• Activity-based budgeting. As mentioned, this technique involves allocating an amount or percentage to activities. For example, you could list your monthly household expense items in your household budget template. This could include petrol money, utility bills and groceries. Allocate a budget to each of these categories.
  • 50/30/20 budgeting. This method involves allocating 50% of your income to essential spending ("needs"), 30% to non-essential spending ("wants") and 20% to savings.
  • 80/20 budgeting. If you feel too restricted by the 50/30/20 home budgeting allocation, you could always switch up the numbers to an allocation you're comfortable with. For instance, the 80% spending and 20% savings model is a popular option to consider for your household budget template.

2. Track your savings

Choosing a budgeting technique would be in vain if you don't follow through with it. In many cases, people give up on their household budget template after the first few months simply because they don't stick to their budgeting techniques.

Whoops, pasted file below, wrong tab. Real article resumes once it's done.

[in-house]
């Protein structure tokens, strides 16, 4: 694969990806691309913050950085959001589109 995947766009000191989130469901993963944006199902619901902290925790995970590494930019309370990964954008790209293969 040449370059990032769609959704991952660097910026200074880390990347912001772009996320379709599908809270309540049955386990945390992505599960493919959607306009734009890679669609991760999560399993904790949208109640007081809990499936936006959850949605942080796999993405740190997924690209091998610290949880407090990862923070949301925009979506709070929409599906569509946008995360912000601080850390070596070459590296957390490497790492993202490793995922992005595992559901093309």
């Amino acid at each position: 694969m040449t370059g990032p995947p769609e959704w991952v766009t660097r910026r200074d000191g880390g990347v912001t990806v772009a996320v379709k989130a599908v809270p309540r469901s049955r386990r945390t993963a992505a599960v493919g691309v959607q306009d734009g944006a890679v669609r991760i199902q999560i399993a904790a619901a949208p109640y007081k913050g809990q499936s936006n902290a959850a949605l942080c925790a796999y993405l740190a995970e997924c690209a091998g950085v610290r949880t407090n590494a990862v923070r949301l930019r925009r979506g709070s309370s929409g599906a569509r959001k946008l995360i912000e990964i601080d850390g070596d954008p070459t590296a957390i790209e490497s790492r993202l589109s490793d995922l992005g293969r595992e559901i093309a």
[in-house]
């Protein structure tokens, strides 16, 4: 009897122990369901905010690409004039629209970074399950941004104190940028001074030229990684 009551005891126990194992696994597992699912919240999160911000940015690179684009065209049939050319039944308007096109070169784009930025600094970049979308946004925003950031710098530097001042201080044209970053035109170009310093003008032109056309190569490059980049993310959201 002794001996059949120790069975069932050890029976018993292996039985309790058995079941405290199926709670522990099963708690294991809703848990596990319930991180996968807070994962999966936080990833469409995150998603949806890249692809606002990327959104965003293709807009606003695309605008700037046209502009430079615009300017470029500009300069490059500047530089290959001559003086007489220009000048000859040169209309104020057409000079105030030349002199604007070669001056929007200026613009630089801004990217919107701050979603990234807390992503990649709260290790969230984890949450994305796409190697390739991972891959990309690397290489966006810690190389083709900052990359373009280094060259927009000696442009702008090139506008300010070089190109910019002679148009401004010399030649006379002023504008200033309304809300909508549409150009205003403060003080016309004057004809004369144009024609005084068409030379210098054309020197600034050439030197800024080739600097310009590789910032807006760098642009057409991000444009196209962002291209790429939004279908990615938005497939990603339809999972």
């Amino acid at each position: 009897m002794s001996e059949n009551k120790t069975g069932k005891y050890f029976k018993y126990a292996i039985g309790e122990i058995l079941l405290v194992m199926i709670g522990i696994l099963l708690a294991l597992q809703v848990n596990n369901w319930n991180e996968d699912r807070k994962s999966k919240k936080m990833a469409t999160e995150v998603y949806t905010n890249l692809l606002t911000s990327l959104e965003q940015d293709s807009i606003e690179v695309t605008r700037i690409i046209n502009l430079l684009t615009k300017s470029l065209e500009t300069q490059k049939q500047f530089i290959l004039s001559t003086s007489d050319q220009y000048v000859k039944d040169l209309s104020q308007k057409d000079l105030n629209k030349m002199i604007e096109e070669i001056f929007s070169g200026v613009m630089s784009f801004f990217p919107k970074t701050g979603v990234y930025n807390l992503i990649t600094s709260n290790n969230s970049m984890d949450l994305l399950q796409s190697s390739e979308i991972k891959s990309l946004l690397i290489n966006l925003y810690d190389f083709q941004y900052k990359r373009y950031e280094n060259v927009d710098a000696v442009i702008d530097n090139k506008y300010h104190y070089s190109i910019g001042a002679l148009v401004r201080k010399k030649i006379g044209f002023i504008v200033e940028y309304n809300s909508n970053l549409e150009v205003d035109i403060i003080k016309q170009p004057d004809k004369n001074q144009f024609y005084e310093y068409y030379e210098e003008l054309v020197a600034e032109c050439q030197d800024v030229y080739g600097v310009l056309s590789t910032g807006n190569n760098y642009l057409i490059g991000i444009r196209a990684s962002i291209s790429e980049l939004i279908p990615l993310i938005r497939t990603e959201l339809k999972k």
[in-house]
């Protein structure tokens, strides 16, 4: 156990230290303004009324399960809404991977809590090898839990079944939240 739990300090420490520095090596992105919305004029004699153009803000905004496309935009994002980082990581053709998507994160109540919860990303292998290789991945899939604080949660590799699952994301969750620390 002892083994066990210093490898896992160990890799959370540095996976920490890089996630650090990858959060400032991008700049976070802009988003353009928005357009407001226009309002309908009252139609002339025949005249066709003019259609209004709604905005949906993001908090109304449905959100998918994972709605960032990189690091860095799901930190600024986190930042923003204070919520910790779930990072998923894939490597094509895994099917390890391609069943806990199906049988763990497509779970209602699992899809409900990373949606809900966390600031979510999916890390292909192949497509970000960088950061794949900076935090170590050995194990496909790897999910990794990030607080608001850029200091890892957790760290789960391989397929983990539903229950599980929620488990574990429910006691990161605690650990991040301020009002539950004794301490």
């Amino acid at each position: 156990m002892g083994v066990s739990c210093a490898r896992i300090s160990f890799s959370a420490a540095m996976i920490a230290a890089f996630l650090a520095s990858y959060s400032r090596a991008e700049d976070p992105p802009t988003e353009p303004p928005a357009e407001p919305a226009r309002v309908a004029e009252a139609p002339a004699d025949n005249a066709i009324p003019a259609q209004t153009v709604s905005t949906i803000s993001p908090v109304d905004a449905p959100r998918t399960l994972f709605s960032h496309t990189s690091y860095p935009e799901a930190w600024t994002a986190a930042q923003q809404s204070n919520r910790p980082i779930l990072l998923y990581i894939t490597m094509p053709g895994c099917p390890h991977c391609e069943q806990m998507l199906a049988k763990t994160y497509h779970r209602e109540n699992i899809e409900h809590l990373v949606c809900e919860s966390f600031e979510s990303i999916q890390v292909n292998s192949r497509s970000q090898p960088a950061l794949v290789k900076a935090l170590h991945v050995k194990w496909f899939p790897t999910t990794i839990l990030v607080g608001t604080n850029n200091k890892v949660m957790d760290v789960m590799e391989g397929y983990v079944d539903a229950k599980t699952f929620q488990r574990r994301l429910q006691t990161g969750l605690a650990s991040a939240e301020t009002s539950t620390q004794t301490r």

One of the most popular ways to solve this is by budgeting through an online app, like the Finder app. You can obtain an overview of your outstanding payments, monthly expenditure and savings at any one time. The Finder app also gives you easy savings tracking, transaction monitoring, credit report viewing and being notified of the latest deals to help you save. That's all for free – and it could give you a world of savings on top of any budgeting technique.

3. Set limits on non-essential expenditure

When implementing a budget technique, remember to be harsh on non-essential expenditure. These are the categories that really end up eating at your savings and preventing you from growing your money at a faster rate. Let's take a look at the different types of non-essential spending that you should watch out for on your household budget template:

  • Luxury goods and leisure activities. Budgeting often involves sacrificing high-end expenditure for long-term savings. This means less eating out and fewer expensive trips or indulgent shopping sprees. These activities are all considered non-essentials and should be limited if you're trying to budget better.